Entertainment

Scotty McCreery shares 'American Idol' secrets, downplays Jack Black snub

Did Scotty McCreery really mean to snub comedian Jack Black on the night of the "American Idol" finale? What did Scotty really think about those group song-and-dance numbers the finalists had to do? And was Hollywood Week really as dramatic as it looked on TV?

Here are some more tidbits from our recent interview with Scotty. For our story on how he is balancing his new fame and being a teen, go here.

The Jack Black "snub." After being named the "Idol" winner on May 25, Scotty had to sing his single "I Love You This Big" while also going to the front row to hug family and friends. Scotty hugged his father, Mike; his mother, Judy; his sister, Ashley; and three special guests who were key mentors for him -- guitar teacher Gary Epperson, musician Bud Moffett and WQDR radio's Marty Young. As the cameras captured Scotty hugging each person down the line, a seventh person, comedian Jack Black, reached out his arms for a hug -- and Scotty seemed to ignore him and head back to the stage. Black exaggeratedly played up the snub. But Scotty said it wasn't intentional. In all the excitement, he didn't even see Black, who had performed earlier in the show. "If I had, I would have given him a hug," Scotty said. "It's Jack Black!"

The dance numbers. "Idol" is prone to making all of its contestants do group song-and-dance numbers such as "Born This Way" from time to time. Scotty sometimes looked like he was out of his country comfort zone. Yep, he acknowledges, he sometimes was. "It was fun," he said of the dance numbers. "But it was probably the least fun."

Hollywood Week. Viewers of the show remember that during the dreaded Hollywood Week auditions, Scotty had trouble finding a group that wanted a deep-voiced country singer. He ended up with a group that then ousted another contestant Jacee Badeaux, 15. What viewers didn’t get to see was that Scotty was not in the room when the ouster happened. He wasn’t happy about it. And Scotty's mother Judy, who had grown close to Jacee’s mom, was livid. “The group made Jacee leave, and I wanted to kill somebody,” she remembered. In the end, Scotty defended Jacee and won new fans who appreciated that Scotty seemed to be a standup guy. Also during Hollywood Week, Scotty badly mangled the words to Lee Ann Womack's "I Hope You Dance." He said he barely had time to learn the song, which was one of the few he had even heard of on a list of 25 choices such as Bruno Mars' "Grenade." Scotty noted that he mainly listens to country music, and "I Hope You Dance" was about the only country choice.

The "Idol" judges. Scotty said Randy Jackson, Jennifer Lopez and Steven Tyler are all down to earth. He recalled Lopez being backstage with her mother one night, getting her mom's help with a shoe strap. Tyler, in particular, is "like a grandparent" to the contestants. Scotty said he knew that his audition, in which Tyler memorably cursed, was destined to be shown often. "I thought, I'm in an 'American Idol' moment here," Scotty remembered.

"Idol" mentor Jimmy Iovine. Though music producer Iovine sometimes appeared intimidating during his sessions with the "Idol" contestants, Scotty said he was "really a good guy." That's not to say the two always agreed. Scotty remembered that during the week the contestants had to sing a song from the year they were born, he chose "Can I Trust You With My Heart" by Travis Tritt. Iovine wanted him to consider other songs. Scotty said he listened to nearly 100 other options with Iovine, before ultimately going with his first choice. Scotty said he felt the final decision was always up to the finalists. "We are the ones putting our tail on the line," he said.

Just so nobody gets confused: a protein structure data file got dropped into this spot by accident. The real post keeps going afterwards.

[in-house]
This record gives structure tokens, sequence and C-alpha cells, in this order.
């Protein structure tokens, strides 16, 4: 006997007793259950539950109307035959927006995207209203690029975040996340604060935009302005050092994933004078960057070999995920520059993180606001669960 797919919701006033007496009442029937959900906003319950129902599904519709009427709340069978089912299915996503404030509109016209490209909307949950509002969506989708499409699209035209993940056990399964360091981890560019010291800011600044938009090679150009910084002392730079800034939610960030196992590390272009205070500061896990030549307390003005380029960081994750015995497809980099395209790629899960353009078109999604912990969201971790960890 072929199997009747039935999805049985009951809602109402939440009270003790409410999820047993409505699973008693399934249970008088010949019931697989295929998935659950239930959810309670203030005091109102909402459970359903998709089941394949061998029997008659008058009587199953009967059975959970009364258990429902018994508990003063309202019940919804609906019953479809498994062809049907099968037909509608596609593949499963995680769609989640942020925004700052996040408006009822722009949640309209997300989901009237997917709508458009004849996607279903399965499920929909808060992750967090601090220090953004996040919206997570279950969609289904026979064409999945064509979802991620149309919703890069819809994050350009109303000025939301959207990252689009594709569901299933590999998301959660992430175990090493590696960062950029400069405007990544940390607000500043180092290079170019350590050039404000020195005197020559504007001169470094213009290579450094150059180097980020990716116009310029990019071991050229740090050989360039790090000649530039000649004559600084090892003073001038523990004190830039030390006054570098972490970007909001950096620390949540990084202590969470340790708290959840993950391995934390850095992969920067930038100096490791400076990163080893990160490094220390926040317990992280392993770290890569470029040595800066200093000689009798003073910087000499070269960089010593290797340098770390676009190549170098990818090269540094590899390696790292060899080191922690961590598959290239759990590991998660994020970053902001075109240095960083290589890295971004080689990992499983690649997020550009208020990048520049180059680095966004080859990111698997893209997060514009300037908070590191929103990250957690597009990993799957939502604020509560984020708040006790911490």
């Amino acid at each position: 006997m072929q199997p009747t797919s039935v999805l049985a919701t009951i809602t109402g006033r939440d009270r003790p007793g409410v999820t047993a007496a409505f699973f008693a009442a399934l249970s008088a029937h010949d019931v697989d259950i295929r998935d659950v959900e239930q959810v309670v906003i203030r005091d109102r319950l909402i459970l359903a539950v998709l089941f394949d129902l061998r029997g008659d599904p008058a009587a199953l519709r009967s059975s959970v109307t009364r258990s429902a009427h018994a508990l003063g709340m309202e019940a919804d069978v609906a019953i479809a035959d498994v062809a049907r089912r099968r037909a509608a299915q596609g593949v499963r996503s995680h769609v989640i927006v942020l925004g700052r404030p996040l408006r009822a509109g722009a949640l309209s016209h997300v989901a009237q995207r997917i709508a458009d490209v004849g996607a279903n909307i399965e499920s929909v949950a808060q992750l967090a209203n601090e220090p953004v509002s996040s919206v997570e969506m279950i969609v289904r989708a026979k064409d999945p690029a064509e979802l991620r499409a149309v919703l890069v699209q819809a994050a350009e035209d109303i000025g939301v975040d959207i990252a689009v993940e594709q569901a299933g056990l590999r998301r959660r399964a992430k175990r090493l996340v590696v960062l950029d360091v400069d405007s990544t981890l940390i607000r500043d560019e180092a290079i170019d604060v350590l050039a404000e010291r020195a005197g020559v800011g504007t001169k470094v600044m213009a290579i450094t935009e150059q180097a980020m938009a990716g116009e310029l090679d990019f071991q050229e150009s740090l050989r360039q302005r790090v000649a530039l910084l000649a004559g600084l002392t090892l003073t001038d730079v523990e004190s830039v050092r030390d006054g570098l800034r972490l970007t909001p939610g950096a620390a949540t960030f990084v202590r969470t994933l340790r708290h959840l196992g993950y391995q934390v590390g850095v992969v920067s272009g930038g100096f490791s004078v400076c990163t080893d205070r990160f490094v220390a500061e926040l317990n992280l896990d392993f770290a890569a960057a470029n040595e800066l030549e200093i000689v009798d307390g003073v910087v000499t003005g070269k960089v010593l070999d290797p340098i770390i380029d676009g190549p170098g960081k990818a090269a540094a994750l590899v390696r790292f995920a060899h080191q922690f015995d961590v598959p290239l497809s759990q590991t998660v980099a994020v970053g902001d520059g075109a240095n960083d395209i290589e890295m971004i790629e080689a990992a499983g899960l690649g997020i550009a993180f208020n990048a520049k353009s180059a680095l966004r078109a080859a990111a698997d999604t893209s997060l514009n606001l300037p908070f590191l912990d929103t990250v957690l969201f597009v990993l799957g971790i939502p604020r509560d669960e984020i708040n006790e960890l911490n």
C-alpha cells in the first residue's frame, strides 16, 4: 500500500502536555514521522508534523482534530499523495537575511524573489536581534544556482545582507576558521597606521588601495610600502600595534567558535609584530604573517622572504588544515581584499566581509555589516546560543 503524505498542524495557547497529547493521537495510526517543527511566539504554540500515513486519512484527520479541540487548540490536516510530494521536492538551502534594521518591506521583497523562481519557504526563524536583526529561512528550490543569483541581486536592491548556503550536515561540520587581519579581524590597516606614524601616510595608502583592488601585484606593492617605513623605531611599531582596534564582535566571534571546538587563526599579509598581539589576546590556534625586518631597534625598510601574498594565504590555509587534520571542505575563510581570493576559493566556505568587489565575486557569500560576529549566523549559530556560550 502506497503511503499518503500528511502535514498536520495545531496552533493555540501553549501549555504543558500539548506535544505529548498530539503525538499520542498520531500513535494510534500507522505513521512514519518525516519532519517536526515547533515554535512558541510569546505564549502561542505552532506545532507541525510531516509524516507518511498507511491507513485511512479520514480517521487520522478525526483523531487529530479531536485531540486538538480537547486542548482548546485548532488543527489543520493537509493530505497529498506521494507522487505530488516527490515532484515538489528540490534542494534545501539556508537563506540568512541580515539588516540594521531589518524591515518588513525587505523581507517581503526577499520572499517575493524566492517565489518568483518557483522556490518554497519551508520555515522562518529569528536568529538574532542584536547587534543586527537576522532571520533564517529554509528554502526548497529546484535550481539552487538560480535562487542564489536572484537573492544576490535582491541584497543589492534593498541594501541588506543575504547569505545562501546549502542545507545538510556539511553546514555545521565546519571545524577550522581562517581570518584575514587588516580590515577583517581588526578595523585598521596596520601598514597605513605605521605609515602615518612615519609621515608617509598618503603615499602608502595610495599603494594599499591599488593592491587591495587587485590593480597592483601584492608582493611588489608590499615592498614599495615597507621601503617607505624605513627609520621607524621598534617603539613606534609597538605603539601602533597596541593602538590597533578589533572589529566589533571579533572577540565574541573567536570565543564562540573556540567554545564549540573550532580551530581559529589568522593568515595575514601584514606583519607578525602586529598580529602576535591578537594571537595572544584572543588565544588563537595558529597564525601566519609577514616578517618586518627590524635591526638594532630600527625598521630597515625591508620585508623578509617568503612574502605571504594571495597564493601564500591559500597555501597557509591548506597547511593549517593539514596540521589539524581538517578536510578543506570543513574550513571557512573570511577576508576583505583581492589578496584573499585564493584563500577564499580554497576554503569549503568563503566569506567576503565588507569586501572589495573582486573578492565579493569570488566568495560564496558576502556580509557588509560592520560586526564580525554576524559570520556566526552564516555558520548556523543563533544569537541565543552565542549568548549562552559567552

Celebrity mentors. Of all the singers who coached the contestants this season, Scotty said he particularly liked will.i.am of the Black Eyed Peas, who proved very helpful. And as for Lady Gaga? Scotty said viewers didn't get to see half the outrageous things she said to him. When Scotty left that mentor session, he mentioned to a producer that he needed to kiss the cross around his neck and seek forgiveness. The producer immediately asked him to do just that on camera.

The "Idol" mansion. For the first few weeks, "Idol" had this season's finalists -- and parent chaperones like Judy -- stay in a Hollywood mansion. "For the first 24 hours, it was a lot of fun," Judy said. But there was little privacy, and after a heavy rainstorm led to an insect problem, the contestants were moved to their own apartments.

The songs. During his homecoming visit to Garner on May 14, Scotty was twice taped saying that judges had just sent him a text message that he would be singing Kenny Rogers' "She Believes In Me." But Scotty already knew he'd be performing the song. In fact, he had recorded a version of it for iTunes the day before. Scotty's favorite performance of the season? Montgomery Gentry's "Gone," in which he energetically raced around the stage. It was the first time all season he broke a sweat, Scotty said.

The response from other country artists. Scotty said they have been nice and helpful. Tim McGraw, who performed with Scotty on the "Idol" finale, told Scotty he was there to help Scotty and make him look good. Josh Turner, who surprised Scotty during his Garner homecoming, also has given much support, Scotty said. And country superstar Taylor Swift sent both Scotty and runner-up Lauren Alaina flowers.

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